BROXBURN OIL COMPANY. The eleventh annual general meeting of the Broxburn Oil Company was held yesterday in the company's offices, Glasgow, Cllr. Robert Bell, of Clifton Hall, the chairman of the company, presiding. The secretary having submitted the directors' report and read the financial statement, which have already been published, The Chairman said- You have heard these statements. They are certainly not very rosy. However, there is still some satisfaction that we to have a possibility of having a little better trade in future. In moving the adoption of the report it is unnecessary for me to do morn than to refer to it generally; it has been in your hands for the last ten days. The directors, in submitting that report, regret that the result of the year's working is not so favourable as in previous year. It is a the matter of notoriety, however, that the whole trade has from various causes been passing it I through a severe crisis, and when looked at in the light of the continued depression, and the exceptional circumstances which it was our misfortune to have to combat during the at last twelve months, you have reason, I think, to be, on the whole, satisfied with the state of the company's affairs now submitted to you. You are aware that by the articles of association a sum of not less than 5 per cent. on the capital expenditure to must be written off for depreciation before a dividend is paid, and as the profits earned during to the past year were not much more than would meet the sum, I have heard it stated that we ought not to have proposed that a dividend should be paid. For the reasons, however, set forth in the report, and to which I shall afterwards allude, the directors felt that they were justified in recommending that the amount to be written off for as depreciation should be taken out of the reserve fund. That fund consists entirely of profits earned in previous years, and was created solely for the purpose of equalising dividends and providing against exceptional contingencies that might befall the company in any one year, In the opinion of the directors no circumstances could have occurred that would afford a better reason for applying this fund for the purpose for which it was created than what we have had encounter in the past year, and they accordingly I did not hesitate in making the recommendation contained in the report. If that recommendation is given effect to the sum standing at the credit of profit and loss account, after providing for the maintenance of works and the payment of interest on the preference shares and borrowed money, will be £12,467 12s; and the directors submit for your approval that this sum should be applied in paying a dividend of 5 per cent. to the shareholders, which will absorb £9987 10, and allow a balance le of £2480 2s to be carried forward to the current year.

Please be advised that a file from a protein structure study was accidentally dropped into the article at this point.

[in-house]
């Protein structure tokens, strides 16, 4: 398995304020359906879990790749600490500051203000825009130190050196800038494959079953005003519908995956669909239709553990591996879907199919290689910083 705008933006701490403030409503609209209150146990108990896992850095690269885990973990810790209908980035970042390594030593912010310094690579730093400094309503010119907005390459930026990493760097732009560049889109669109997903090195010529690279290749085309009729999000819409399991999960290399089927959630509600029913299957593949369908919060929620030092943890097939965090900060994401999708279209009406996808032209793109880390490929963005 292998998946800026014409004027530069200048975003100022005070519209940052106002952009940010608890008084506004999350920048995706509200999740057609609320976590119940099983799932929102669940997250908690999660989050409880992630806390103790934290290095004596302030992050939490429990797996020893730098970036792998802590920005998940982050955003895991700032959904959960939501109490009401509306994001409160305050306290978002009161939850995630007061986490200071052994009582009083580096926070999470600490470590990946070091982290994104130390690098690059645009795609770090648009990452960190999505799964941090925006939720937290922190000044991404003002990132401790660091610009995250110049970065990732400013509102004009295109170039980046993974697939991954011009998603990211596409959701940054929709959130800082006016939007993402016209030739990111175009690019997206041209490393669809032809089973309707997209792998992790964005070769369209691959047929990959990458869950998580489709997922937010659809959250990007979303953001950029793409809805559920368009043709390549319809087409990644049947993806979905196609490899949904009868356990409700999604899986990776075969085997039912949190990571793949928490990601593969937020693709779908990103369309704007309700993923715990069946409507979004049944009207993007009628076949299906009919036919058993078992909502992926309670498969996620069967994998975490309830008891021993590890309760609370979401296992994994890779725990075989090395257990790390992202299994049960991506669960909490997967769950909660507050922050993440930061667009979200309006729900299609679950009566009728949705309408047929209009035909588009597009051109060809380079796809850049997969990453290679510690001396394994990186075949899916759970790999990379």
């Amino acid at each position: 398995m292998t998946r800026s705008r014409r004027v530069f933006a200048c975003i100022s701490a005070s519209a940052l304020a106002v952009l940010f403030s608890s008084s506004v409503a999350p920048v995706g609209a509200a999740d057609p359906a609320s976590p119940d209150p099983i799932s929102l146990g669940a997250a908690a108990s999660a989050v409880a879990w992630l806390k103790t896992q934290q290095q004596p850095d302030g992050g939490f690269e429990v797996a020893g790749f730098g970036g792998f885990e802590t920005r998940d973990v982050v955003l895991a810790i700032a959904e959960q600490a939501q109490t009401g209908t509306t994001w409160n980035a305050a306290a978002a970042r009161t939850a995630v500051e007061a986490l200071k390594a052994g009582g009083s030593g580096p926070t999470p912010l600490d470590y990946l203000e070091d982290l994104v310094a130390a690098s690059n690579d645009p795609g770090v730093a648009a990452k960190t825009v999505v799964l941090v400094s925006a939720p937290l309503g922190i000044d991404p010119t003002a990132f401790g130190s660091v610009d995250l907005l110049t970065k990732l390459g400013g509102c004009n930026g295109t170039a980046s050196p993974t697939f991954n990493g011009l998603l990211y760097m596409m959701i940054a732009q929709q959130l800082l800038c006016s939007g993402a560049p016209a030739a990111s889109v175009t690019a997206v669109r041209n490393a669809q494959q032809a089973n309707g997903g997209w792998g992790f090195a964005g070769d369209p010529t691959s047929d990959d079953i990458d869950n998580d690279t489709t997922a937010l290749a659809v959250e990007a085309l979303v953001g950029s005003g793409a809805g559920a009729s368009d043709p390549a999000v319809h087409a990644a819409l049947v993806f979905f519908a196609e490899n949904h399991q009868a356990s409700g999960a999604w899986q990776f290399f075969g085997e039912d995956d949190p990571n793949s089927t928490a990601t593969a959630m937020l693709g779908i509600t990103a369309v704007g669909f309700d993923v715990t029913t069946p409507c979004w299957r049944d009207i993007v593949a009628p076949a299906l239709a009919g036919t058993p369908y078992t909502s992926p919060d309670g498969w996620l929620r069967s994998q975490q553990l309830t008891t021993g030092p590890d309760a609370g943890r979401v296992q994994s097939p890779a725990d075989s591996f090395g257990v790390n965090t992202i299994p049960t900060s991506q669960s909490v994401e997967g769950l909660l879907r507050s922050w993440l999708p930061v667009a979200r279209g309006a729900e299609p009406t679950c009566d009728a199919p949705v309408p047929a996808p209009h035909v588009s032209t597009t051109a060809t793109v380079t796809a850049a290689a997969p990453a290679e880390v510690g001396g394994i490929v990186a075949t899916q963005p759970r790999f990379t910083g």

The capital expenditure in the past year was principally incurred in opening up two new mines at Carledubs, which is at the extreme west of our mineral field, and in making a railway 1.5 miles in length to connect these mines with the works. This has opened up a new portion of our field, capable of supplying the works for a long time to come, and I am pleased to be able to tell you that the shale is of excellent quality. In my remarks in moving the adoption of the report at last general meeting, I alluded to the depressed condition of the trade, caused in a great measure by the keenness of competition, and as some of your number thought it desirable that the leading companies should co-operate as far as possible with the view of improving prices, your directors heartily endeavours to effect this, with the result stated in the report. The first outcome of the deliberations of the officials of the different companies was a resolution that all the workmen should be asked to accept a reduction of their wages. This request was acquiesced to by all except the miners, who had for some time enjoyed an exceptionally high wage, and who were on that account asked to submit to a larger reduction than their follow-workmen. They, however, resisted, and the result was a strike which lasted for no less a period than five months. A standing work, as you all know, is never a profitable one, and the strike doubtless caused a very great loss to the company. At the same time, it brought with it great suffering to the workmen themselves. Taking the trade all over, there must have been, from a reasonable estimate, a loss to the men of not less than £60,000 to £70,000 in wages alone. In the interest alike of the company and the men, I hope it will be a long time before we have a repetition of what has been such a misfortune to both.